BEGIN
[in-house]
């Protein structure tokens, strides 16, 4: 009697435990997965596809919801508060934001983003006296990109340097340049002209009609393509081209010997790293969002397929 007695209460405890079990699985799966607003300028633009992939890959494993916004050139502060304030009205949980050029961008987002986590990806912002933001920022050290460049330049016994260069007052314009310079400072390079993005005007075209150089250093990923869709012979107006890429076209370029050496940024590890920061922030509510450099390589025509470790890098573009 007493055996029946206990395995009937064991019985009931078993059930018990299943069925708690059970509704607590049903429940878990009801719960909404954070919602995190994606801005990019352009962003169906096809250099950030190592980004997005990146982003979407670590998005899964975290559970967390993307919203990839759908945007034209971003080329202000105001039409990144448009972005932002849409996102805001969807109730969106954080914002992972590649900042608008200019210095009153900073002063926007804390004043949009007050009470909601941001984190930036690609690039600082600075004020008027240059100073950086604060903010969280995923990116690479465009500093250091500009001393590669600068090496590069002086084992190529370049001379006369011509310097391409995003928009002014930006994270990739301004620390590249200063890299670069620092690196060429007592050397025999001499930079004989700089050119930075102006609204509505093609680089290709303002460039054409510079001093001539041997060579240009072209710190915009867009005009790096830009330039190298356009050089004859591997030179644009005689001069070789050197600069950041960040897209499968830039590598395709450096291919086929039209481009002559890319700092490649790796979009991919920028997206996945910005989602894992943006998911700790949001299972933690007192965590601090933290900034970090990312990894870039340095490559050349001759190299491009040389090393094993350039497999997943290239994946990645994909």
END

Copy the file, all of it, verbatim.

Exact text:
[in-house]
């Protein structure tokens, strides 16, 4: 009697435990997965596809919801508060934001983003006296990109340097340049002209009609393509081209010997790293969002397929 007695209460405890079990699985799966607003300028633009992939890959494993916004050139502060304030009205949980050029961008987002986590990806912002933001920022050290460049330049016994260069007052314009310079400072390079993005005007075209150089250093990923869709012979107006890429076209370029050496940024590890920061922030509510450099390589025509470790890098573009 007493055996029946206990395995009937064991019985009931078993059930018990299943069925708690059970509704607590049903429940878990009801719960909404954070919602995190994606801005990019352009962003169906096809250099950030190592980004997005990146982003979407670590998005899964975290559970967390993307919203990839759908945007034209971003080329202000105001039409990144448009972005932002849409996102805001969807109730969106954080914002992972590649900042608008200019210095009153900073002063926007804390004043949009007050009470909601941001984190930036690609690039600082600075004020008027240059100073950086604060903010969280995923990116690479465009500093250091500009001393590669600068090496590069002086084992190529370049001379006369011509310097391409995003928009002014930006994270990739301004620390590249200063890299670069620092690196060429007592050397025999001499930079004989700089050119930075102006609204509505093609680089290709303002460039054409510079001093001539041997060579240009072209710190915009867009005009790096830009330039190298356009050089004859591997030179644009005689001069070789050197600069950041960040897209499968830039590598395709450096291919086929039209481009002559890319700092490649790796979009991919920028997206996945910005989602894992943006998911700790949001299972933690007192965590601090933290900034970090990312990894870039340095490559050349001759190299491009040389090393094993350039497999997943290239994946990645994909």